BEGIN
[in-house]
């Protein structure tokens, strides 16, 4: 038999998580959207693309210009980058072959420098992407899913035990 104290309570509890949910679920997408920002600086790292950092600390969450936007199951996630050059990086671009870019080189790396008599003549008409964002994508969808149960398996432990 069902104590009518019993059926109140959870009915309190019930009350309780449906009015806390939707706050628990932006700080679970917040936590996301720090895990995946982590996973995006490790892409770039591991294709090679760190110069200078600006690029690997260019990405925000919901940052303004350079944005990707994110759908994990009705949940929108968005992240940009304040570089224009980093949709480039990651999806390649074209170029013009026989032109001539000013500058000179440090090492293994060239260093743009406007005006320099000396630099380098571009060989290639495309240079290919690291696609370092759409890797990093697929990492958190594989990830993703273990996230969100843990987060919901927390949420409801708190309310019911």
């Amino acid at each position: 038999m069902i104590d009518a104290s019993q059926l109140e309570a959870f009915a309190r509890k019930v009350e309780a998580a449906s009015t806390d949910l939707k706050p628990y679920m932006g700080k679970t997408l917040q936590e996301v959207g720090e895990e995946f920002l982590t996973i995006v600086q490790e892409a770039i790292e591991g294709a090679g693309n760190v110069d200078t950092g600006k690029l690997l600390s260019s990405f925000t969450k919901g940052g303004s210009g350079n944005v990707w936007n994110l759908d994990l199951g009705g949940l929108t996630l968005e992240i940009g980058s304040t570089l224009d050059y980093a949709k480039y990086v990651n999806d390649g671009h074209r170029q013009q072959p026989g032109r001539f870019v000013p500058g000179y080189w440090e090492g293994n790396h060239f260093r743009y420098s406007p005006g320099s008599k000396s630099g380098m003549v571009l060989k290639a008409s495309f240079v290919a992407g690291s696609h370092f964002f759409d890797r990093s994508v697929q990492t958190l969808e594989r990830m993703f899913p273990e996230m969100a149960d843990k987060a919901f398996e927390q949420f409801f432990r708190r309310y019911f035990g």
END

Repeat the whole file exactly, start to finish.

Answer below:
[in-house]
């Protein structure tokens, strides 16, 4: 038999998580959207693309210009980058072959420098992407899913035990 104290309570509890949910679920997408920002600086790292950092600390969450936007199951996630050059990086671009870019080189790396008599003549008409964002994508969808149960398996432990 069902104590009518019993059926109140959870009915309190019930009350309780449906009015806390939707706050628990932006700080679970917040936590996301720090895990995946982590996973995006490790892409770039591991294709090679760190110069200078600006690029690997260019990405925000919901940052303004350079944005990707994110759908994990009705949940929108968005992240940009304040570089224009980093949709480039990651999806390649074209170029013009026989032109001539000013500058000179440090090492293994060239260093743009406007005006320099000396630099380098571009060989290639495309240079290919690291696609370092759409890797990093697929990492958190594989990830993703273990996230969100843990987060919901927390949420409801708190309310019911």
């Amino acid at each position: 038999m069902i104590d009518a104290s019993q059926l109140e309570a959870f009915a309190r509890k019930v009350e309780a998580a449906s009015t806390d949910l939707k706050p628990y679920m932006g700080k679970t997408l917040q936590e996301v959207g720090e895990e995946f920002l982590t996973i995006v600086q490790e892409a770039i790292e591991g294709a090679g693309n760190v110069d200078t950092g600006k690029l690997l600390s260019s990405f925000t969450k919901g940052g303004s210009g350079n944005v990707w936007n994110l759908d994990l199951g009705g949940l929108t996630l968005e992240i940009g980058s304040t570089l224009d050059y980093a949709k480039y990086v990651n999806d390649g671009h074209r170029q013009q072959p026989g032109r001539f870019v000013p500058g000179y080189w440090e090492g293994n790396h060239f260093r743009y420098s406007p005006g320099s008599k000396s630099g380098m003549v571009l060989k290639a008409s495309f240079v290919a992407g690291s696609h370092f964002f759409d890797r990093s994508v697929q990492t958190l969808e594989r990830m993703f899913p273990e996230m969100a149960d843990k987060a919901f398996e927390q949420f409801f432990r708190r309310y019911f035990g």